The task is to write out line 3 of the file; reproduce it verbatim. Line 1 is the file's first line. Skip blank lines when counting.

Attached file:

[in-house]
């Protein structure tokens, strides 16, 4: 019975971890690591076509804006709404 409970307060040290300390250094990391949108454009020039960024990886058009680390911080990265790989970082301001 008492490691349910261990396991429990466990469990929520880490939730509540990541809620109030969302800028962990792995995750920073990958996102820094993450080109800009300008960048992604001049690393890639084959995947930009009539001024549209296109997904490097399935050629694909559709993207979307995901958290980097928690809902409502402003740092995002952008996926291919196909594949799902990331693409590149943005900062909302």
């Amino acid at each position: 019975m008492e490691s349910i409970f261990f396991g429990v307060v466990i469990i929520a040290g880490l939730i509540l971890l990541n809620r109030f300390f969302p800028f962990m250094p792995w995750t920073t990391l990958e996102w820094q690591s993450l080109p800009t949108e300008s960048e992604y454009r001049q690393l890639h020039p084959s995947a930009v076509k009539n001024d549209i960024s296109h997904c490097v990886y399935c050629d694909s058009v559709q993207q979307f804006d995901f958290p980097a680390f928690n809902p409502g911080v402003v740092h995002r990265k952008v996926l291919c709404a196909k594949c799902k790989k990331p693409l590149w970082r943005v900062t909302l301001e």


């Amino acid at each position: 019975m008492e490691s349910i409970f261990f396991g429990v307060v466990i469990i929520a040290g880490l939730i509540l971890l990541n809620r109030f300390f969302p800028f962990m250094p792995w995750t920073t990391l990958e996102w820094q690591s993450l080109p800009t949108e300008s960048e992604y454009r001049q690393l890639h020039p084959s995947a930009v076509k009539n001024d549209i960024s296109h997904c490097v990886y399935c050629d694909s058009v559709q993207q979307f804006d995901f958290p980097a680390f928690n809902p409502g911080v402003v740092h995002r990265k952008v996926l291919c709404a196909k594949c799902k790989k990331p693409l590149w970082r943005v900062t909302l301001e």